A clueless woman looking for attention. Prissy and confused little girl. Not pretty enough to be a Trump girl. Meghan Milloy has been called all of that because she’s a Republican woman who plans to vote for Hillary Clinton. For standing against Donald Trump, she’s faced an onslaught of criticism on social media—and a lot of it has been sexist. “People have been coming out of the woodwork, calling me every name in the book,” Milloy said in an interview.
Trump is famous for insulting women. He rates and ranks women based on the way they look, so much so that entire articles have been devoted to chronicling his sexist comments. As Milloy has discovered, some of his fans seem to act and talk in similar ways.
The Republican presidential candidate is extremely unpopular with women, even those who could be counted on to support conservatives in past elections. These voters could be the reason Trump loses the election, perhaps in a landslide. If Republican women vote against Trump in 2016, will they permanently leave the party?
Men and women are likely to care about many of the same issues, but women may react differently to Trump’s priorities and what he has to say. Pew Research recently concluded that “women are more likely to emphasize certain issues, including the treatment of racial and ethnic minorities.” A Washington Post-ABC News poll found that women were more likely than men to say Trump doesn’t show enough respect toward people he disagrees with and to rate that as a major problem. Trump’s denigrating remarks directed at women, Muslims, immigrants, and Mexicans may be more unacceptable to female voters.
The way Trump talks may convince some women he is not fit to act as commander in chief. Asma Hasan, a Republican woman living in Denver, Colorado, who is enthusiastic about voting for Clinton, finds it “hard to imagine voting for Trump when you consider the things he’s said about women, about minorities, even kicking a baby out of his rally.” It’s not just that his remarks are so often offensive, it’s that she believes Trump’s willingness to casually say shocking things could be dangerous. “If you’re going to be president, you need to think about what the perception will be of what you’re saying, how it will come across,” she said. “That’s especially important for a world leader.”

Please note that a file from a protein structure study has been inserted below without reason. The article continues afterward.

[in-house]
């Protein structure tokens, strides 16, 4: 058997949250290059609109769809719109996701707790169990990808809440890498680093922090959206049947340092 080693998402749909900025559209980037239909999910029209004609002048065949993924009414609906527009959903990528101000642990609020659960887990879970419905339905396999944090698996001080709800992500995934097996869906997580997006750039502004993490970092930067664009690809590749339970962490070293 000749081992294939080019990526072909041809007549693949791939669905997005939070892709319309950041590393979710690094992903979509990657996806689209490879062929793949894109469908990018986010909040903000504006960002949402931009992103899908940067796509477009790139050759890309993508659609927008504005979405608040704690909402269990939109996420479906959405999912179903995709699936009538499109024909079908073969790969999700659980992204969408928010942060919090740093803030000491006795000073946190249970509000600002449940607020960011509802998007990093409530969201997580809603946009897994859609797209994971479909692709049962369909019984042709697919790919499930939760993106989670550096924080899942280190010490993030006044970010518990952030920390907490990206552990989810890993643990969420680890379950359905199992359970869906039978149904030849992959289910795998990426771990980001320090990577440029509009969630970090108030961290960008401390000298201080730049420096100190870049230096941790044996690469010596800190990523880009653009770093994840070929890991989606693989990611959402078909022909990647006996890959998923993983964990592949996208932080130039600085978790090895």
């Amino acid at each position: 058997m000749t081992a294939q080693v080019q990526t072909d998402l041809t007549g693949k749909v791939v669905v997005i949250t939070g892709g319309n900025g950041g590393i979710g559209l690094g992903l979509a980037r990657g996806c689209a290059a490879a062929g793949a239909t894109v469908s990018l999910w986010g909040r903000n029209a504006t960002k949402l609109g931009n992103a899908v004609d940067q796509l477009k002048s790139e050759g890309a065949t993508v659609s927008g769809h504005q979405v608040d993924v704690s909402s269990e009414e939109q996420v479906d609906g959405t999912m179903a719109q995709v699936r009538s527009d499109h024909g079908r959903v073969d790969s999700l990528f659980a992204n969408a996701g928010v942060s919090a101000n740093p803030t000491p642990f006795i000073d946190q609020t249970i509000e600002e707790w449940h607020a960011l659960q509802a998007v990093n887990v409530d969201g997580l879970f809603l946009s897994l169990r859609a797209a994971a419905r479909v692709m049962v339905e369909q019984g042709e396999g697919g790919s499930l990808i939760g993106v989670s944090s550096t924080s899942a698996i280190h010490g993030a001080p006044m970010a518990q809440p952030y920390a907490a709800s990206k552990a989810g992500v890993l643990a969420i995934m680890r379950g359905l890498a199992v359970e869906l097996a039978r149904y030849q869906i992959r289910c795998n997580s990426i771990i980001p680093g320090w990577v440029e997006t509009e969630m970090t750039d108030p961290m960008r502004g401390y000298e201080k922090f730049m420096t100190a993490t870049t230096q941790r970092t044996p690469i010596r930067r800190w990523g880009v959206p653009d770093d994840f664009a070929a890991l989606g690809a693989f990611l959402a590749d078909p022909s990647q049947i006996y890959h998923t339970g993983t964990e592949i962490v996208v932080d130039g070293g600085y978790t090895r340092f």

However Republican women vote in November, Trump could do lasting damage to the party as it attempts to win over women in future elections. “I think the party is losing an entire generation of voters, especially young women,” said Jennifer Pierotti Lim, the founder of an organization called Republican Women for Hillary. If Trump wins, even anti-Trump Republican women who want to remain in the party may find it hard to do so. “If Trump is elected and we become the party of Trump, and our leaders still aren’t able to push against him in terms of policy and rhetoric, then I can’t really see myself being part of a party like that,” Pierotti Lim said.
At least some Republican women already plan to leave the party. Over the course of the election, Suzanne Alvarez, a self-described lifelong Republican who lives in Spokane, Washington, decided she couldn’t support a party that won’t disavow Trump. “I was shocked when I saw the leadership in the party standing by him,” Alvarez said in an interview. “They helped create Donald Trump by not confronting the racism and paranoia that was infecting the party. By their silence, they validated Trump, and for me that is worth leaving the party over.” Alvarez plans to vote for Clinton, and she wants to become a Democrat as a result of Trump’s rise.
Not everyone wants to abandon the GOP, though. “I think the best outcome for the country and the Republican Party is for Trump to lose, and I want to be part of rebuilding the party along conservative principles when that happens,” said Kori Schake, an advisor to John McCain during the 2008 presidential campaign who plans to vote for Clinton. “I think it would take a lot for me to leave,” said Milloy, the chair of Republican Women for Hillary. “I believe we need voices of reason to help bring the party back to a point where it can be nationally successful.”
Anti-Trump Republican women may be called traitors and sellouts for now. But part of their motivation for speaking out may be a hope that they will be well-positioned to pick up the pieces of a broken party if Trump loses in November. If Republican leaders who endorsed Trump end up discredited, conservatives who forcefully opposed Trump from the beginning could prove influential in deciding how the party moves forward.
Some have even found a few things to like about Clinton. “I think she has been traditionally more Republican in the past than Donald Trump on things like trade, business, and immigration,” Milloy said. Clinton could “be a big trade up from the current administration” from a foreign-policy perspective, Schake commented. She believes Clinton will be more likely to use military force than President Obama, and that her presidency would be “a reassurance to America’s allies in the world.” And while Bernie Sanders and his supporters hoped to push the Democratic Party in a more progressive direction during the primary, the Clinton campaign is now openly courting Republicans.
The first woman to ever be nominated for the presidency by a major U.S. political party could be swept into the White House with unprecedented support from women voters, including a number of women who have traditionally voted Republican. If that ends up happening, Clinton’s victory will likely have as much to do with her Republican opponent as it does her own merits. What may matter most is what happens after 2016, and whether the Republican women who ultimately decide not to vote for Trump abandon the GOP as a result.
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